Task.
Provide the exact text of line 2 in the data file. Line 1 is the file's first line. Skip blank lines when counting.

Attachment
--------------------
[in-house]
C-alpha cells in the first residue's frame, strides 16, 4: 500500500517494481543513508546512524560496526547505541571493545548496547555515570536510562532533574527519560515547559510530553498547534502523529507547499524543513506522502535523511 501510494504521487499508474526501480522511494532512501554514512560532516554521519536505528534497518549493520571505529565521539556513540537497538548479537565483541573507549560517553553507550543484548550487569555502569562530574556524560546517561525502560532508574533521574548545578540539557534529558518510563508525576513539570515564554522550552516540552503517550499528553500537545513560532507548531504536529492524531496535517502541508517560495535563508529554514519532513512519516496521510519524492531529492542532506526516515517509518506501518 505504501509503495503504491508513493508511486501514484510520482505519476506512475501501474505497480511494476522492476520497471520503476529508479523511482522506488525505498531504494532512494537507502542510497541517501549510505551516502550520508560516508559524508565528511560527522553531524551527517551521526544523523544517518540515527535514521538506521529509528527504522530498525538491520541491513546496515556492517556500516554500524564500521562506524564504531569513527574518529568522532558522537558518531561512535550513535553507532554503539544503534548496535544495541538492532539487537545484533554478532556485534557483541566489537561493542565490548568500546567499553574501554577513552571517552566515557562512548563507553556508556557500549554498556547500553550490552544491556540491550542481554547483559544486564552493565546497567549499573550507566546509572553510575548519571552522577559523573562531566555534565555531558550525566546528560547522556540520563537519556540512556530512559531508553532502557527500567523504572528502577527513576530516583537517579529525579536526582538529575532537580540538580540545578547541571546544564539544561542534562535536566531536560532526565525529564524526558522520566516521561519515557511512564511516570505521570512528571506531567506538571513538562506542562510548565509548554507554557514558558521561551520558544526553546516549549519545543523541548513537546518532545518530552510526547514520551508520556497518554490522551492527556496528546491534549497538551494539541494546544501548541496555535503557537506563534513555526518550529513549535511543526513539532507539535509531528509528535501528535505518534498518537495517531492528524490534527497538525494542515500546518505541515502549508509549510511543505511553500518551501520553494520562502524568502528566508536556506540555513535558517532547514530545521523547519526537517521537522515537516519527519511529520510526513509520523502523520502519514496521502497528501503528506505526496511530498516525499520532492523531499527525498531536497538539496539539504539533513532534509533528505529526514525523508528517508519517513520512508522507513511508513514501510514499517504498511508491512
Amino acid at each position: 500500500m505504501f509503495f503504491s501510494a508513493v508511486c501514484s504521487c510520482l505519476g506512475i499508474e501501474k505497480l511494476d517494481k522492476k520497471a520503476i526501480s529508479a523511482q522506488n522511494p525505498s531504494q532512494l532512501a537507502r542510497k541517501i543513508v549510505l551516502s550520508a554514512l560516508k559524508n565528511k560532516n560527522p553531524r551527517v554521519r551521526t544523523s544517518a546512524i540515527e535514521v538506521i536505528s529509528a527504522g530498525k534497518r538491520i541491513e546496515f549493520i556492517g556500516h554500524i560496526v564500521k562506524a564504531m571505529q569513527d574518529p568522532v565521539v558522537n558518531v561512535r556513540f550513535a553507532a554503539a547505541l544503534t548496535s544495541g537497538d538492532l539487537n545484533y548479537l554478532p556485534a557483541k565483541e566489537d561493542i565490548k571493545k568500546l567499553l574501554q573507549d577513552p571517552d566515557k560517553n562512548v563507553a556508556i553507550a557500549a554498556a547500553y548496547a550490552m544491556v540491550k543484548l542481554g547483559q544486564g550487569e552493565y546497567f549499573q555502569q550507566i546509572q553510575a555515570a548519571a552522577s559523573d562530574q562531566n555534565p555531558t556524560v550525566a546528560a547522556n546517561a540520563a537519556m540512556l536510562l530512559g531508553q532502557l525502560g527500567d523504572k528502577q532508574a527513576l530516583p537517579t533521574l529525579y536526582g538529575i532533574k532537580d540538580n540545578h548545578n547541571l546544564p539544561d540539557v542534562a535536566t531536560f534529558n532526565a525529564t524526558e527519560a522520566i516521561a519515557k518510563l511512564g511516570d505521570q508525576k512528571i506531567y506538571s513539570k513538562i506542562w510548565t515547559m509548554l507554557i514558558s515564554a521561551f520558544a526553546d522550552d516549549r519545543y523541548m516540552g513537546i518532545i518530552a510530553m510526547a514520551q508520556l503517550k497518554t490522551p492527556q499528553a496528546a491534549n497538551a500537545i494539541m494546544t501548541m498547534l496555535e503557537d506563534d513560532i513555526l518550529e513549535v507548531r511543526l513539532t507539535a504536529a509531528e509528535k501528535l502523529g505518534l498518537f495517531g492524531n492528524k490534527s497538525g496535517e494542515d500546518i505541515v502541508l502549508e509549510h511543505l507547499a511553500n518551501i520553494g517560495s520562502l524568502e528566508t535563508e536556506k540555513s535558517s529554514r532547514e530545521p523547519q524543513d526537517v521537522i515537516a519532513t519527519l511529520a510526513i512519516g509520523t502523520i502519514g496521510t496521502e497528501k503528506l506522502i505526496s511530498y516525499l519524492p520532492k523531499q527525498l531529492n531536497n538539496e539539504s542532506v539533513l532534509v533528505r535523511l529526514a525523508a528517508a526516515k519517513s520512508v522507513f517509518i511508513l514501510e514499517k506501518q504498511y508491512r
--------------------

C-alpha cells in the first residue's frame, strides 16, 4: 500500500517494481543513508546512524560496526547505541571493545548496547555515570536510562532533574527519560515547559510530553498547534502523529507547499524543513506522502535523511 501510494504521487499508474526501480522511494532512501554514512560532516554521519536505528534497518549493520571505529565521539556513540537497538548479537565483541573507549560517553553507550543484548550487569555502569562530574556524560546517561525502560532508574533521574548545578540539557534529558518510563508525576513539570515564554522550552516540552503517550499528553500537545513560532507548531504536529492524531496535517502541508517560495535563508529554514519532513512519516496521510519524492531529492542532506526516515517509518506501518 505504501509503495503504491508513493508511486501514484510520482505519476506512475501501474505497480511494476522492476520497471520503476529508479523511482522506488525505498531504494532512494537507502542510497541517501549510505551516502550520508560516508559524508565528511560527522553531524551527517551521526544523523544517518540515527535514521538506521529509528527504522530498525538491520541491513546496515556492517556500516554500524564500521562506524564504531569513527574518529568522532558522537558518531561512535550513535553507532554503539544503534548496535544495541538492532539487537545484533554478532556485534557483541566489537561493542565490548568500546567499553574501554577513552571517552566515557562512548563507553556508556557500549554498556547500553550490552544491556540491550542481554547483559544486564552493565546497567549499573550507566546509572553510575548519571552522577559523573562531566555534565555531558550525566546528560547522556540520563537519556540512556530512559531508553532502557527500567523504572528502577527513576530516583537517579529525579536526582538529575532537580540538580540545578547541571546544564539544561542534562535536566531536560532526565525529564524526558522520566516521561519515557511512564511516570505521570512528571506531567506538571513538562506542562510548565509548554507554557514558558521561551520558544526553546516549549519545543523541548513537546518532545518530552510526547514520551508520556497518554490522551492527556496528546491534549497538551494539541494546544501548541496555535503557537506563534513555526518550529513549535511543526513539532507539535509531528509528535501528535505518534498518537495517531492528524490534527497538525494542515500546518505541515502549508509549510511543505511553500518551501520553494520562502524568502528566508536556506540555513535558517532547514530545521523547519526537517521537522515537516519527519511529520510526513509520523502523520502519514496521502497528501503528506505526496511530498516525499520532492523531499527525498531536497538539496539539504539533513532534509533528505529526514525523508528517508519517513520512508522507513511508513514501510514499517504498511508491512